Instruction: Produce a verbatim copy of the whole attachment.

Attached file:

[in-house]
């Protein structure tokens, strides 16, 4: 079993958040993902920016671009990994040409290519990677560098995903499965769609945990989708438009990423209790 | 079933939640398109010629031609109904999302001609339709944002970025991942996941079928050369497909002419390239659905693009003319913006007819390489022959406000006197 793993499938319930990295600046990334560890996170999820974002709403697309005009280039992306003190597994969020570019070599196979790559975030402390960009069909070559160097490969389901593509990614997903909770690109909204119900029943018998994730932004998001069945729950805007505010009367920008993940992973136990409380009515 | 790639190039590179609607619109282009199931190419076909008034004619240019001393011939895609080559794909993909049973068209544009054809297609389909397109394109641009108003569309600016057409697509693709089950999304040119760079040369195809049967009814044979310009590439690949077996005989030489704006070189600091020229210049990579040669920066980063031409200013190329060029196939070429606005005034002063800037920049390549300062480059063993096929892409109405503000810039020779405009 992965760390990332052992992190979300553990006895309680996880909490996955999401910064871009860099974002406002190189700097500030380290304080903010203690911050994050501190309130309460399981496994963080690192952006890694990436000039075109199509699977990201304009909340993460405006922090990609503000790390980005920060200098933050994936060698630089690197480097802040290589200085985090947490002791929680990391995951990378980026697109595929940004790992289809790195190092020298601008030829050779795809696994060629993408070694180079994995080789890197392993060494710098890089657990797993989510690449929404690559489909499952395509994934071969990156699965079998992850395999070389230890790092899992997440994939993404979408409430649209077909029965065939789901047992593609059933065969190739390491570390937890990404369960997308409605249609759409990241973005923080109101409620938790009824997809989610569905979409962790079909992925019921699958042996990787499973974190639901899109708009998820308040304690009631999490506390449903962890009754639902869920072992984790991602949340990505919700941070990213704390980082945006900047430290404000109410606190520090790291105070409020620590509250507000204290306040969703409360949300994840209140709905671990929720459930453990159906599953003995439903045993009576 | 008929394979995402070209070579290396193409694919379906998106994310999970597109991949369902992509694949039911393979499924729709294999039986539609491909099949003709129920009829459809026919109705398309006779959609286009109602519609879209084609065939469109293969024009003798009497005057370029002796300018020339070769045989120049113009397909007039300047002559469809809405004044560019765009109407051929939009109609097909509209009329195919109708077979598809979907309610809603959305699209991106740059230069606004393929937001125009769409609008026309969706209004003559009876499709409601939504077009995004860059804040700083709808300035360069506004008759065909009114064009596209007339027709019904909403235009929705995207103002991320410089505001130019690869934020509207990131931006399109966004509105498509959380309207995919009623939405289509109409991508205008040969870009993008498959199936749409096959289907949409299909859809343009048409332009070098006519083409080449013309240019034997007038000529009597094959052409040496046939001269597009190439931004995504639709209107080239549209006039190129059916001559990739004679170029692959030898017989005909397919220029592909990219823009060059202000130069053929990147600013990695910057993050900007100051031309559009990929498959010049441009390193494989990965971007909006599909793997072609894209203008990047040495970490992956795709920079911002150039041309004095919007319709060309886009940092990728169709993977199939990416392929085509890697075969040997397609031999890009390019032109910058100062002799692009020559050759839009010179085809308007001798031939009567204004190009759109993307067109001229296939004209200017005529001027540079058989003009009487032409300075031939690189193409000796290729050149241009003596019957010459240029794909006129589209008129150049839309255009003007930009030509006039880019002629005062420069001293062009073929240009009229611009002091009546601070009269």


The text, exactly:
[in-house]
């Protein structure tokens, strides 16, 4: 079993958040993902920016671009990994040409290519990677560098995903499965769609945990989708438009990423209790 | 079933939640398109010629031609109904999302001609339709944002970025991942996941079928050369497909002419390239659905693009003319913006007819390489022959406000006197 793993499938319930990295600046990334560890996170999820974002709403697309005009280039992306003190597994969020570019070599196979790559975030402390960009069909070559160097490969389901593509990614997903909770690109909204119900029943018998994730932004998001069945729950805007505010009367920008993940992973136990409380009515 | 790639190039590179609607619109282009199931190419076909008034004619240019001393011939895609080559794909993909049973068209544009054809297609389909397109394109641009108003569309600016057409697509693709089950999304040119760079040369195809049967009814044979310009590439690949077996005989030489704006070189600091020229210049990579040669920066980063031409200013190329060029196939070429606005005034002063800037920049390549300062480059063993096929892409109405503000810039020779405009 992965760390990332052992992190979300553990006895309680996880909490996955999401910064871009860099974002406002190189700097500030380290304080903010203690911050994050501190309130309460399981496994963080690192952006890694990436000039075109199509699977990201304009909340993460405006922090990609503000790390980005920060200098933050994936060698630089690197480097802040290589200085985090947490002791929680990391995951990378980026697109595929940004790992289809790195190092020298601008030829050779795809696994060629993408070694180079994995080789890197392993060494710098890089657990797993989510690449929404690559489909499952395509994934071969990156699965079998992850395999070389230890790092899992997440994939993404979408409430649209077909029965065939789901047992593609059933065969190739390491570390937890990404369960997308409605249609759409990241973005923080109101409620938790009824997809989610569905979409962790079909992925019921699958042996990787499973974190639901899109708009998820308040304690009631999490506390449903962890009754639902869920072992984790991602949340990505919700941070990213704390980082945006900047430290404000109410606190520090790291105070409020620590509250507000204290306040969703409360949300994840209140709905671990929720459930453990159906599953003995439903045993009576 | 008929394979995402070209070579290396193409694919379906998106994310999970597109991949369902992509694949039911393979499924729709294999039986539609491909099949003709129920009829459809026919109705398309006779959609286009109602519609879209084609065939469109293969024009003798009497005057370029002796300018020339070769045989120049113009397909007039300047002559469809809405004044560019765009109407051929939009109609097909509209009329195919109708077979598809979907309610809603959305699209991106740059230069606004393929937001125009769409609008026309969706209004003559009876499709409601939504077009995004860059804040700083709808300035360069506004008759065909009114064009596209007339027709019904909403235009929705995207103002991320410089505001130019690869934020509207990131931006399109966004509105498509959380309207995919009623939405289509109409991508205008040969870009993008498959199936749409096959289907949409299909859809343009048409332009070098006519083409080449013309240019034997007038000529009597094959052409040496046939001269597009190439931004995504639709209107080239549209006039190129059916001559990739004679170029692959030898017989005909397919220029592909990219823009060059202000130069053929990147600013990695910057993050900007100051031309559009990929498959010049441009390193494989990965971007909006599909793997072609894209203008990047040495970490992956795709920079911002150039041309004095919007319709060309886009940092990728169709993977199939990416392929085509890697075969040997397609031999890009390019032109910058100062002799692009020559050759839009010179085809308007001798031939009567204004190009759109993307067109001229296939004209200017005529001027540079058989003009009487032409300075031939690189193409000796290729050149241009003596019957010459240029794909006129589209008129150049839309255009003007930009030509006039880019002629005062420069001293062009073929240009009229611009002091009546601070009269």